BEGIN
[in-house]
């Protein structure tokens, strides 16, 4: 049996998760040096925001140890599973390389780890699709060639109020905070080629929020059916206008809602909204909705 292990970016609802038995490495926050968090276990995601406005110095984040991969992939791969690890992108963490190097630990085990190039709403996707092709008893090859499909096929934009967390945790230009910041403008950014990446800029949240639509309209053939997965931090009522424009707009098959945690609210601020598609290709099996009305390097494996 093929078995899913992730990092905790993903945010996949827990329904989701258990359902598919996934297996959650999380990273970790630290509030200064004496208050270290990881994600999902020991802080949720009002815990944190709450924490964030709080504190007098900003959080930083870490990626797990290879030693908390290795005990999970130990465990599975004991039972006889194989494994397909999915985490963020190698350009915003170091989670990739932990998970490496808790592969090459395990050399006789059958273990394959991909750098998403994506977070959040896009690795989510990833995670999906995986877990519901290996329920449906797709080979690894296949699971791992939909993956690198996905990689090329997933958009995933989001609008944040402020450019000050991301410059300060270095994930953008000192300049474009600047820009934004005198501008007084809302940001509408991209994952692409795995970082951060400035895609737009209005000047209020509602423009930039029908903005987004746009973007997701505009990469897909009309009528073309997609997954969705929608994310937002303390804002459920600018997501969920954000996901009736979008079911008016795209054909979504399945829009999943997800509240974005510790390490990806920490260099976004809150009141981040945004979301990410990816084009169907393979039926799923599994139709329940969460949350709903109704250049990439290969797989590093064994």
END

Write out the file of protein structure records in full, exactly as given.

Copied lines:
[in-house]
């Protein structure tokens, strides 16, 4: 049996998760040096925001140890599973390389780890699709060639109020905070080629929020059916206008809602909204909705 292990970016609802038995490495926050968090276990995601406005110095984040991969992939791969690890992108963490190097630990085990190039709403996707092709008893090859499909096929934009967390945790230009910041403008950014990446800029949240639509309209053939997965931090009522424009707009098959945690609210601020598609290709099996009305390097494996 093929078995899913992730990092905790993903945010996949827990329904989701258990359902598919996934297996959650999380990273970790630290509030200064004496208050270290990881994600999902020991802080949720009002815990944190709450924490964030709080504190007098900003959080930083870490990626797990290879030693908390290795005990999970130990465990599975004991039972006889194989494994397909999915985490963020190698350009915003170091989670990739932990998970490496808790592969090459395990050399006789059958273990394959991909750098998403994506977070959040896009690795989510990833995670999906995986877990519901290996329920449906797709080979690894296949699971791992939909993956690198996905990689090329997933958009995933989001609008944040402020450019000050991301410059300060270095994930953008000192300049474009600047820009934004005198501008007084809302940001509408991209994952692409795995970082951060400035895609737009209005000047209020509602423009930039029908903005987004746009973007997701505009990469897909009309009528073309997609997954969705929608994310937002303390804002459920600018997501969920954000996901009736979008079911008016795209054909979504399945829009999943997800509240974005510790390490990806920490260099976004809150009141981040945004979301990410990816084009169907393979039926799923599994139709329940969460949350709903109704250049990439290969797989590093064994």